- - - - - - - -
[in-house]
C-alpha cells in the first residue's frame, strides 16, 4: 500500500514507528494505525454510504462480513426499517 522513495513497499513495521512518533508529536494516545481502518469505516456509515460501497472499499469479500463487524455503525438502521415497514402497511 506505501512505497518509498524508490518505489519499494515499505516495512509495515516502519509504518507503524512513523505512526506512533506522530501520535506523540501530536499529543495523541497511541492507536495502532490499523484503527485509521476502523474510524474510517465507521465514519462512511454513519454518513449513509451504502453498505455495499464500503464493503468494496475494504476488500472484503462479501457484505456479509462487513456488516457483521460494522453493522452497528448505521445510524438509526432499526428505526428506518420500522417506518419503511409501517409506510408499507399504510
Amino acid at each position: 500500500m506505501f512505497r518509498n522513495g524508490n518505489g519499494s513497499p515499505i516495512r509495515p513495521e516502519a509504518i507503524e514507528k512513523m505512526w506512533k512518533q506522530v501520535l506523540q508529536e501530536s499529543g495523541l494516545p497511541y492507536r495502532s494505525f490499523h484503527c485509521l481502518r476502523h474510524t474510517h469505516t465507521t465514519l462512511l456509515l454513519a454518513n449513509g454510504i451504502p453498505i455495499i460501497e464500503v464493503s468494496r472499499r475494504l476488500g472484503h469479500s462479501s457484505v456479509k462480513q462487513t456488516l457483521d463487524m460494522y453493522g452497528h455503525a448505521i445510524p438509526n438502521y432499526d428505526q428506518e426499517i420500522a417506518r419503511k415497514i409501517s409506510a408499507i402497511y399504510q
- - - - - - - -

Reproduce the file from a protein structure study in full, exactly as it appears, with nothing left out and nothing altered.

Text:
[in-house]
C-alpha cells in the first residue's frame, strides 16, 4: 500500500514507528494505525454510504462480513426499517 522513495513497499513495521512518533508529536494516545481502518469505516456509515460501497472499499469479500463487524455503525438502521415497514402497511 506505501512505497518509498524508490518505489519499494515499505516495512509495515516502519509504518507503524512513523505512526506512533506522530501520535506523540501530536499529543495523541497511541492507536495502532490499523484503527485509521476502523474510524474510517465507521465514519462512511454513519454518513449513509451504502453498505455495499464500503464493503468494496475494504476488500472484503462479501457484505456479509462487513456488516457483521460494522453493522452497528448505521445510524438509526432499526428505526428506518420500522417506518419503511409501517409506510408499507399504510
Amino acid at each position: 500500500m506505501f512505497r518509498n522513495g524508490n518505489g519499494s513497499p515499505i516495512r509495515p513495521e516502519a509504518i507503524e514507528k512513523m505512526w506512533k512518533q506522530v501520535l506523540q508529536e501530536s499529543g495523541l494516545p497511541y492507536r495502532s494505525f490499523h484503527c485509521l481502518r476502523h474510524t474510517h469505516t465507521t465514519l462512511l456509515l454513519a454518513n449513509g454510504i451504502p453498505i455495499i460501497e464500503v464493503s468494496r472499499r475494504l476488500g472484503h469479500s462479501s457484505v456479509k462480513q462487513t456488516l457483521d463487524m460494522y453493522g452497528h455503525a448505521i445510524p438509526n438502521y432499526d428505526q428506518e426499517i420500522a417506518r419503511k415497514i409501517s409506510a408499507i402497511y399504510q